Implications for checkpoint control

Why are the defects generated by EB1 depletion invisible to the checkpoint and those generated by APC depletion only weakly sensed? Lesions associated with EB1 or APC loss might not involve problems with kinetochore–MT attachment per se. This possibility is consistent with our finding that MTs remain kinetochore‐bound in cold‐treated EB1‐ or APC‐depleted cells and that Mad2 is largely absent from kinetochores by late metaphase. Although Green et al (2005) report high numbers of uncongressed chromosomes in APC‐depleted cells, based on a fixed cell assay, our live analysis reveals that APC depletion only delays congression (by 20–40 min), and that this delay is checkpoint dependent. Subsequent misorientation of k−k axes on the metaphase plate is not sensed by the checkpoint. It has been suggested that the absence of tension at kinetochores is itself an inducer of checkpoint arrest, although considerable controversy surrounds this idea (Pinsky and Biggins, 2005). Does the failure of relaxed kinetochore pairs to trigger checkpoint arrest in EB1‐depleted cells argue against the hypothesis that tension is monitored? Perhaps, but whereas mean interkinetochore distances are low in both EB1‐depleted (checkpoint off) and taxol‐treated (checkpoint on) cells, live‐cell imaging reveals brief periods of transient separation in the former (Supplementary Figure 7). These brief separations may be sufficient to silence tension‐sensitive checkpoint pathways.

We and others have previously demonstrated the existence of four phenotypes associated with the inactivation of checkpoint or kinetochore proteins: (i) RNAi of Mad1 and Bub3 abolishes the checkpoint without altering the timing of mitosis and therefore represents a classic checkpoint lesion, (ii) RNAi of Mad2 and BubR1 inactivates the checkpoint and accelerates the timing of mitosis reflecting an off‐kinetochore function for these proteins, (iii) RNAi of Bub1 and AuroraB inactivates the checkpoint and also disrupts normal chromosome congression, implying a role in kinetochore–MT interaction and (iv) RNAi of inner kinetochore proteins interferes with MT attachment and also causes checkpoint inactivation, apparently by preventing kinetochore recruitment of checkpoint proteins (Lens and Medema, 2003; Meraldi et al, 2004; Meraldi and Sorger, 2005). The data in this paper add a fifth class: MAPs whose depletion leads to lesions in kinetochore–MT interaction that cannot be sensed by the checkpoint, but nonetheless cause CIN.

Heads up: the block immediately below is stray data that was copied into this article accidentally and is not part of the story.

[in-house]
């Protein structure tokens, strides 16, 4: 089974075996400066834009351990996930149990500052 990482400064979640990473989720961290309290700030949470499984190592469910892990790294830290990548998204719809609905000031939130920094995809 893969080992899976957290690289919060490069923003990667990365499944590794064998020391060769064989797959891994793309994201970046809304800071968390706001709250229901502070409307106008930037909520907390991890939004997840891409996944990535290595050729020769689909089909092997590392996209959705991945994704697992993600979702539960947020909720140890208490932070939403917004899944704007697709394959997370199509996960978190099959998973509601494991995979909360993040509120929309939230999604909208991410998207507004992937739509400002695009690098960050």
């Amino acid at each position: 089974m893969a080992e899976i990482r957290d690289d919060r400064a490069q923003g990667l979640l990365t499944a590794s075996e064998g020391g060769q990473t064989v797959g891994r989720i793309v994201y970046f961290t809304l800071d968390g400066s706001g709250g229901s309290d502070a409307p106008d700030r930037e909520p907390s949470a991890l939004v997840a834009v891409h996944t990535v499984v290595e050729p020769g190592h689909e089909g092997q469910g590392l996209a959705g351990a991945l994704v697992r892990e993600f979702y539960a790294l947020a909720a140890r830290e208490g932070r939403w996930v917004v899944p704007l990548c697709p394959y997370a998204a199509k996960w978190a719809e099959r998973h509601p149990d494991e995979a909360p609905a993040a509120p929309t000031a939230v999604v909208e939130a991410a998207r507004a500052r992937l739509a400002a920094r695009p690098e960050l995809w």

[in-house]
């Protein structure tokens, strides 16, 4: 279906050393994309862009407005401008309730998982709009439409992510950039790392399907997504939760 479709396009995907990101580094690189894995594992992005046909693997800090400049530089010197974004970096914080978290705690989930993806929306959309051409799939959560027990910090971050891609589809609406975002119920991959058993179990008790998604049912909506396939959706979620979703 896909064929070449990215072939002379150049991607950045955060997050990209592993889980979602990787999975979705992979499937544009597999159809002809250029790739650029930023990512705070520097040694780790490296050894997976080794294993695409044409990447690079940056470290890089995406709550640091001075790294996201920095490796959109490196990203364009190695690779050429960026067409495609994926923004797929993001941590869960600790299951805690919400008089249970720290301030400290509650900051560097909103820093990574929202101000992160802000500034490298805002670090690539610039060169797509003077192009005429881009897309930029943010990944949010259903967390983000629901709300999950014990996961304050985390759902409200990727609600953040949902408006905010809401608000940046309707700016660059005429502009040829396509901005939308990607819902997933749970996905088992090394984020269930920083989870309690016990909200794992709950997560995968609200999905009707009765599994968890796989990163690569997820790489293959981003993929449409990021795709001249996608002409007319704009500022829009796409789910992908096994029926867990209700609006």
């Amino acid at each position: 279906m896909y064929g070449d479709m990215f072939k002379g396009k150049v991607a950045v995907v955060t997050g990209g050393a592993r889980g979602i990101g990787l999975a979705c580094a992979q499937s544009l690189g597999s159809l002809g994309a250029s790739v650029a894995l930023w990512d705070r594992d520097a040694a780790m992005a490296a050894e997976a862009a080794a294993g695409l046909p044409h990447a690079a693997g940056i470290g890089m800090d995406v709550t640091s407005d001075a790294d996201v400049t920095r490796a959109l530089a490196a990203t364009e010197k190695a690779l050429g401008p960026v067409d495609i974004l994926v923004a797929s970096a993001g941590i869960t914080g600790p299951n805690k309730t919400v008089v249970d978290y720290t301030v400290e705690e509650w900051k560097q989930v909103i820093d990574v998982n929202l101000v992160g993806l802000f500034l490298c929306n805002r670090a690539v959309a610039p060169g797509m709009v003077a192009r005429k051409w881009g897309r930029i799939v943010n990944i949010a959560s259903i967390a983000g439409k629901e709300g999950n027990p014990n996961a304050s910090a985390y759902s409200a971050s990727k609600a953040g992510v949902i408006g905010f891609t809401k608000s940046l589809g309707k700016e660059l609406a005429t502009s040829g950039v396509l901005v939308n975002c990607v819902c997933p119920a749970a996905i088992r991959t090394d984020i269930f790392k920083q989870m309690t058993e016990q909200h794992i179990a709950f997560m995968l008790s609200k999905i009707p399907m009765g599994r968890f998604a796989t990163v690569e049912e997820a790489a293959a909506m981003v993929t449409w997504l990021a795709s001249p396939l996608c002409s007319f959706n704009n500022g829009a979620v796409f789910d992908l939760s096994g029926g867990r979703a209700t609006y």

CIN and the stochastic nature of nondisjunction

Human tumors are often highly aneuploid, but only a few have been found to harbor mutations in spindle checkpoint genes (Yamaguchi et al, 1999; Sato et al, 2000; Draviam et al, 2004). Perhaps this is to be expected, since loss‐of‐function checkpoint mutations cause mitotic catastrophe in animal cells and trigger p53‐dependent apoptosis (Burds et al, 2005). In contrast, while EB1 and APC inactivation generates uniform defects in sister chromatid orientation, only sporadic chromosome loss ensues. Sporadic CIN seems much more likely to promote tumorigenesis than gross errors in mitosis. APC is a tumor suppressor mutated in colorectal cancers, and EB1 also is altered in some tumors (Kinzler and Vogelstein, 1996; Suarez‐Merino et al, 2005), but it has not been possible to link CIN and tumorigenesis through mutation of APC (Bienz, 2002), in part because APC also plays a critical role in regulating cell proliferation. Additional study of EB1 and APC in mitosis and the generation of separation of function alleles might ascertain whether mitotic errors contribute to cancer. The data in this paper also suggest that it will be highly worthwhile to identify kinetochore proteins other than EB1 and APC whose disruption causes lesions that are invisible to the spindle checkpoint and might therefore promote CIN.

Materials and methods

Live‐cell imaging

Cells were imaged using × 20 NA0.75 objective as described in Meraldi et al (2004). To image centromere dynamics, × 100 NA1.4 objective equipped with a heater was used.

Cell culture

Vectors encoding H2B‐DsRed or CENPB‐GFP cDNA were transfected using Fugene6 and cells were sorted using FACS. For EB1 mutant expression, EB1 cDNA (1–399 bp) was subcloned into pEGFP‐N1. Cells were synchronized using thymidine (20 mM; 18 h) and nocodazole (40 ng/ml) was added 10 min prior to imaging. Taxol (40 nM) was added 10 h after thymidine wash and mitotic cells were scored 6 h later.

Quantification of k−k axes disorderliness

Rotation angles (α, β, γ) of k−k axes were obtained from each cell at discrete times using SoftWorx. Sets of angles for n k−k axes were arranged into matrix A (n × 3). svd function in MATLAB was used to compute SVD of A=UVT where U and V are orthogonal and ∑ is diagonal matrix of singular values (σ1, σ2, σ3). SV describes the degree of variation in the angles along each direction in V (α′, β′, γ′). Shannon entropy of the SV (Alter et al, 2000)

Embedded Image

where

Embedded Image

Supplementary data

Supplementary data are available at The EMBO Journal Online.

Supplementary Information

Supplementary Information [emboj7601168-sup-0001.pdf]

Acknowledgements

We thank S Taylor, W Earnshaw, Y Mimori‐Kiyosue, T Schroer, T Hyman and K Sullivan for reagents and members of the Sorger lab for helpful discussion. This work was supported by NIH Grants CA08417 and GM51464.

References